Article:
With tasteful yet demonstrative hand gestures, FOX Sports college football analyst Joel Klatt went public with a video touting his most-recent brainstorming session for the improvement of the College Football Playoff—and most of what the old quarterback came back with was right on the money.

“We need to expand the meaning, the success, and the definition of success to larger amounts of teams throughout college football,” Klatt said at the outset of the video. “So because of that reason, I have come up with now some criteria and a couple of different options for expansion.”

The video got better after that rocky opening. 

The biggest problem with the current playoff is that it’s perceived to be an annual four-team invitational for the historically best, most profitable, and popular college football programs, and not an open opportunity for the top teams each season to compete for a national championship. The consequence of the current system is that a revolving group of about six programs—across the entire country and just a few leagues—appear to playoff against each other every year for a shot at the title.

Klatt wants to fix that with automatic bids and far stricter criteria for selecting teams, a process that at this stage is far more art than science as a group of selectors points to the teams they like best based on their own personal evaluation systems. Under Klatt’s system, every Power Five league champion would get an auto-bid, alongside a single automatic bid for the best Group of Five program, and presumably two at-large programs to fill out an eight-team slate.

The shifting of criteria led logically to Klatt’s next point, which is that a small committee, often with massive conflicts of interest, is being asked to award a lucrative payout and a chance to play for a title to programs whose conferences the committee members might be connected to in some way, or to satisfy some nebulous idea regarding what they believe television networks, or the public, might like best. There’s just no way to tell exactly what rationale they are selecting on, which is why Klatt has recommended they disband as presently constituted in favor of a more procedural route.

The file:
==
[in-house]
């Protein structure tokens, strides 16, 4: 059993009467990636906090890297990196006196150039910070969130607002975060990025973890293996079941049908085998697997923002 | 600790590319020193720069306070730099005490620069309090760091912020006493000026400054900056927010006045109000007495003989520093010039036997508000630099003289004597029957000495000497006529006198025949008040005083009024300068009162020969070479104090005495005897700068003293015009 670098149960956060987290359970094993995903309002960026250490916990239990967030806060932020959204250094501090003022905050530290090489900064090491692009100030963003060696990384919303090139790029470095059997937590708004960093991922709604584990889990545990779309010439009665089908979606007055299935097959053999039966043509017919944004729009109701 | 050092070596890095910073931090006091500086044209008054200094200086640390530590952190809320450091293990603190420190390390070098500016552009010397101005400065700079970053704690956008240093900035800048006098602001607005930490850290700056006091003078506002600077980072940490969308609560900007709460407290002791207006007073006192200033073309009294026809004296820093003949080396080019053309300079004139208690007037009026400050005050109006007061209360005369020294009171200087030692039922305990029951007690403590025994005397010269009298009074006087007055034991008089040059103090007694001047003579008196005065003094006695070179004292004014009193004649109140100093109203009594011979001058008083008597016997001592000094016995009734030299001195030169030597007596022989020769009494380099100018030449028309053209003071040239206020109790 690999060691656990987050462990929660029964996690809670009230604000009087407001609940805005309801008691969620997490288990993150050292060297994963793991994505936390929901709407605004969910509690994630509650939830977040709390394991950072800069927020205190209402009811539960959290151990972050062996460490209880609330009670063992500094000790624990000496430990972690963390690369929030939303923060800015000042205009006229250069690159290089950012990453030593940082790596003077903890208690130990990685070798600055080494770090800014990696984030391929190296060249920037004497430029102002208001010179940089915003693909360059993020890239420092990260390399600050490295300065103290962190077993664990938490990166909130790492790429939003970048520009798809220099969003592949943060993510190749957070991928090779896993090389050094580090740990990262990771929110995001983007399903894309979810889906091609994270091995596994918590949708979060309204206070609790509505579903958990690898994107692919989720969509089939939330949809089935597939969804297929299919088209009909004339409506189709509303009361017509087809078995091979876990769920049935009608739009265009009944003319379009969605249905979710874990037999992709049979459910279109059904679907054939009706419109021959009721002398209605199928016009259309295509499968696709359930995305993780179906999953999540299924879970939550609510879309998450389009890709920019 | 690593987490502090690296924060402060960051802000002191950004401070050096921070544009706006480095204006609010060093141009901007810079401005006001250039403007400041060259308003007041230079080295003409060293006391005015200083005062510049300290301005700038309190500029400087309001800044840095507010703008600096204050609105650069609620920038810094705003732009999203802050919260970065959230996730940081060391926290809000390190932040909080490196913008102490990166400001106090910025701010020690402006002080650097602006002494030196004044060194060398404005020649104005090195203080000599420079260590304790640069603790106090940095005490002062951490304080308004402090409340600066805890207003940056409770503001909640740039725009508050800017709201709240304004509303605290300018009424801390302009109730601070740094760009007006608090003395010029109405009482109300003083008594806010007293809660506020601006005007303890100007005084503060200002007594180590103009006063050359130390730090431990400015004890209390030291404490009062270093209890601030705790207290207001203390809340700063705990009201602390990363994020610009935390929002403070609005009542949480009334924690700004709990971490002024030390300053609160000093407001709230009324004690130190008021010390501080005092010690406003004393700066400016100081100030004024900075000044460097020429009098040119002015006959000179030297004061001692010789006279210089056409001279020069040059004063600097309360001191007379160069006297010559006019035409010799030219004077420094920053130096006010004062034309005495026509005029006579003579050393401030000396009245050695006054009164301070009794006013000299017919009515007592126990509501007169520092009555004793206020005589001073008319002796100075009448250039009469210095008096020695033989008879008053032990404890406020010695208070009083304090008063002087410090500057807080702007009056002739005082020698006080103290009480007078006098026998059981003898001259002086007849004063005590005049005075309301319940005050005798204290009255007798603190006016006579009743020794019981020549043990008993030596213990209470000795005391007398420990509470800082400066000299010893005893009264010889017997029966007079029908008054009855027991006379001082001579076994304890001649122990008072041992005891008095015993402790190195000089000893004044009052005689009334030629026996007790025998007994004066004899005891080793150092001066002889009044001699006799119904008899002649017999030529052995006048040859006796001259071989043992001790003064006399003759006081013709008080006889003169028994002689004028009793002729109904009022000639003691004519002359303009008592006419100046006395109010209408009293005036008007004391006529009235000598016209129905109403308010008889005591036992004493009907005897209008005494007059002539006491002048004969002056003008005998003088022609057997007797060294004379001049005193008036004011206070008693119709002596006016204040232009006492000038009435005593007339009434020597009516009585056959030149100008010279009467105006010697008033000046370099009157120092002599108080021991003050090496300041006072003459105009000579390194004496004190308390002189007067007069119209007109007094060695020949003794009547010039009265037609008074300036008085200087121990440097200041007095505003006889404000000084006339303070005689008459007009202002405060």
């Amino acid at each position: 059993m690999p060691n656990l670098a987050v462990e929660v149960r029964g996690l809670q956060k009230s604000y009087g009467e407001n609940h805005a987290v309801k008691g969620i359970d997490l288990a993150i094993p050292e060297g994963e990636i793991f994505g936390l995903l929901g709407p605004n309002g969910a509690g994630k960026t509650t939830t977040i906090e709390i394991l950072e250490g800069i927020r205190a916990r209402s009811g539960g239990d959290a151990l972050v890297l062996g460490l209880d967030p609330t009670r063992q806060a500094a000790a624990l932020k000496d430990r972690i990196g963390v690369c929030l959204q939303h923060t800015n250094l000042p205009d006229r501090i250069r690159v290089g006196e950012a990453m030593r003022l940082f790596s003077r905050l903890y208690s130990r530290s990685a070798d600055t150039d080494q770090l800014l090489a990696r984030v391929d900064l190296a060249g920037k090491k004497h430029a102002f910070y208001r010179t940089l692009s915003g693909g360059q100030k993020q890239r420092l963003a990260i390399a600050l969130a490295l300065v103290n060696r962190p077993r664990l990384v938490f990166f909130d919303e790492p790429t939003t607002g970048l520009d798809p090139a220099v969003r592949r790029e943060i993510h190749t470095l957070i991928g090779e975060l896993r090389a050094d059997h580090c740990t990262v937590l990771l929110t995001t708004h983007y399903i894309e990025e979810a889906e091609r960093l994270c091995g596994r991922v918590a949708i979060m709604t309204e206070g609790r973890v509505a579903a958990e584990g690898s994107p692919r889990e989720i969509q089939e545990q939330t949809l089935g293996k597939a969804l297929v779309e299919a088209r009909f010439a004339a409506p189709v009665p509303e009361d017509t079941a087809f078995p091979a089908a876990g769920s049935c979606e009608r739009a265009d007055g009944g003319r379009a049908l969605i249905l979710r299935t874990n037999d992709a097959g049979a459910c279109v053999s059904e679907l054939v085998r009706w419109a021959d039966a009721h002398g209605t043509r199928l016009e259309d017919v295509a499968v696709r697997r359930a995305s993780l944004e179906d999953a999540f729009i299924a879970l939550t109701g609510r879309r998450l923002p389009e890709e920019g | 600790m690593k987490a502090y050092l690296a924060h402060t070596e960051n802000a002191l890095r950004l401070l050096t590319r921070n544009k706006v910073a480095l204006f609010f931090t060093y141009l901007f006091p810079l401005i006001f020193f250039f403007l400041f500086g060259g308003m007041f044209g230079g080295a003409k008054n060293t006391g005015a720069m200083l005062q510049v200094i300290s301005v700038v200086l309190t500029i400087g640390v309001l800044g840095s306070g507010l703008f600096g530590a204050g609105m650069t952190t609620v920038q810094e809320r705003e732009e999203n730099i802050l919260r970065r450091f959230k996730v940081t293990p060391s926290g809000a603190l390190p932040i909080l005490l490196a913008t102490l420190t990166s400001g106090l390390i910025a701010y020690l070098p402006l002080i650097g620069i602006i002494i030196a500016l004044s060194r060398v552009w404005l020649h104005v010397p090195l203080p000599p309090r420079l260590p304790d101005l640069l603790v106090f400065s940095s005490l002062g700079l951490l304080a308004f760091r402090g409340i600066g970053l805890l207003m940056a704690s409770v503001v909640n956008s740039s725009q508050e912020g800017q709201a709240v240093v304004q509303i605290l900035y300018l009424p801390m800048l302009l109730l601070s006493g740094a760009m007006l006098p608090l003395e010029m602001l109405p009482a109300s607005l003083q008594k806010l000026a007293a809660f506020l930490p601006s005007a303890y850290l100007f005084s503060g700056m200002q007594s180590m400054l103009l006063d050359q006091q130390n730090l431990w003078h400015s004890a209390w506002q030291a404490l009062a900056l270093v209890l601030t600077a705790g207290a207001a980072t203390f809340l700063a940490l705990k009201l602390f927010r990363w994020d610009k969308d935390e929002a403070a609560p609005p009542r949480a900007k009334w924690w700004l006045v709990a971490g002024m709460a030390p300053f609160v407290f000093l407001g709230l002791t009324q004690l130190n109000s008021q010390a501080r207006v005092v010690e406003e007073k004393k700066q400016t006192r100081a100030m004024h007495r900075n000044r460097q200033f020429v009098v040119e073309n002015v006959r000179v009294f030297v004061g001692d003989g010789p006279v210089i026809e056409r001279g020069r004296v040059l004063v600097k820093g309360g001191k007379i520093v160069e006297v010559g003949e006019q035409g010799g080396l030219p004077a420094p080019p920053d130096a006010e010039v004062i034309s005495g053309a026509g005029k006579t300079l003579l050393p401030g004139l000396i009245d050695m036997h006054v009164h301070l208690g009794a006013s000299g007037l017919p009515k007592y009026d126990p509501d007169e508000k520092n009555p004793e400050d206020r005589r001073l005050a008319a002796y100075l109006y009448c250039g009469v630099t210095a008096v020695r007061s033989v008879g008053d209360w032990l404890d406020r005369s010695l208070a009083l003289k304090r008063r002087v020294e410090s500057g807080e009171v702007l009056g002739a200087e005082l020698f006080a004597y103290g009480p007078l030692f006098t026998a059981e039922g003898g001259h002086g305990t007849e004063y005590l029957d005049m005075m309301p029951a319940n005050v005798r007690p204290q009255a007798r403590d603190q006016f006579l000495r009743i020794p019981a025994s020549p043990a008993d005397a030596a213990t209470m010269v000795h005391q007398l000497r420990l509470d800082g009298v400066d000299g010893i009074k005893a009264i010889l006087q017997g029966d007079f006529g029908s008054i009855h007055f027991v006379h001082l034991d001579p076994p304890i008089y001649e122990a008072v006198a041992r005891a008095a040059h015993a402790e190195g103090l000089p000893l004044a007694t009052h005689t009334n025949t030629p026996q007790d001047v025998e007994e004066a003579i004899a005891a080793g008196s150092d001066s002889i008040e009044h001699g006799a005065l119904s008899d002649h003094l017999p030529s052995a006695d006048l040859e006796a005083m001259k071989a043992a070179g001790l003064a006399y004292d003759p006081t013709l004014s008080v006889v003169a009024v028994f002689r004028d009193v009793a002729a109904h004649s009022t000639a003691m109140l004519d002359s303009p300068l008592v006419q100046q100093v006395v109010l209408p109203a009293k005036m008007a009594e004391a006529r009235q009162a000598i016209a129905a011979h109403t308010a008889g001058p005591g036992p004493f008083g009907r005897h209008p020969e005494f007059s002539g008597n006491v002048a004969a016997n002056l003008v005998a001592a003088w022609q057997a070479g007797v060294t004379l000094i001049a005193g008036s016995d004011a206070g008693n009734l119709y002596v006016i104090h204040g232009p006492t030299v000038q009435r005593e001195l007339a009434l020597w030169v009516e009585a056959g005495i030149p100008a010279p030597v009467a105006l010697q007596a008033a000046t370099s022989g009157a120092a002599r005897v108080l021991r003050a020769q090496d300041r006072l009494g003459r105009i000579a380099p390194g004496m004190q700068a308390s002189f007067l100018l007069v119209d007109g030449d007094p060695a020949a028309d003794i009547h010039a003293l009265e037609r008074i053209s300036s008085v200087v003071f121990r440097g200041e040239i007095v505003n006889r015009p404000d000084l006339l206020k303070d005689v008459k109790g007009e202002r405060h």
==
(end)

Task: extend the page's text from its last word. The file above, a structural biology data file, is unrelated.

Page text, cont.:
The rest of Klatt’s recommendations went toward shoring up regular season scheduling criteria to create a uniform set of metrics for teams to be evaluated on at the end of the year. These ranged from requiring a nine-game league schedule and mandating at least one Power Five opponent in the non-conference schedule, to abolishing divisions within conferences so the best two teams in each league would face off against one another in the conference championship games. 

Klatt’s recommendations can be viewed below, and the video itself can be viewed here. 

  1. Remove Conference Divisions
  2. Minimum nine conference game schedule + one Power 5 non-conference game
  3. Automatic Bids to the Power 5 league champions and the best single Group of 5 champion
  4. Maximum of two losses for independent teams being considered
  5. Remove the current playoff committee structure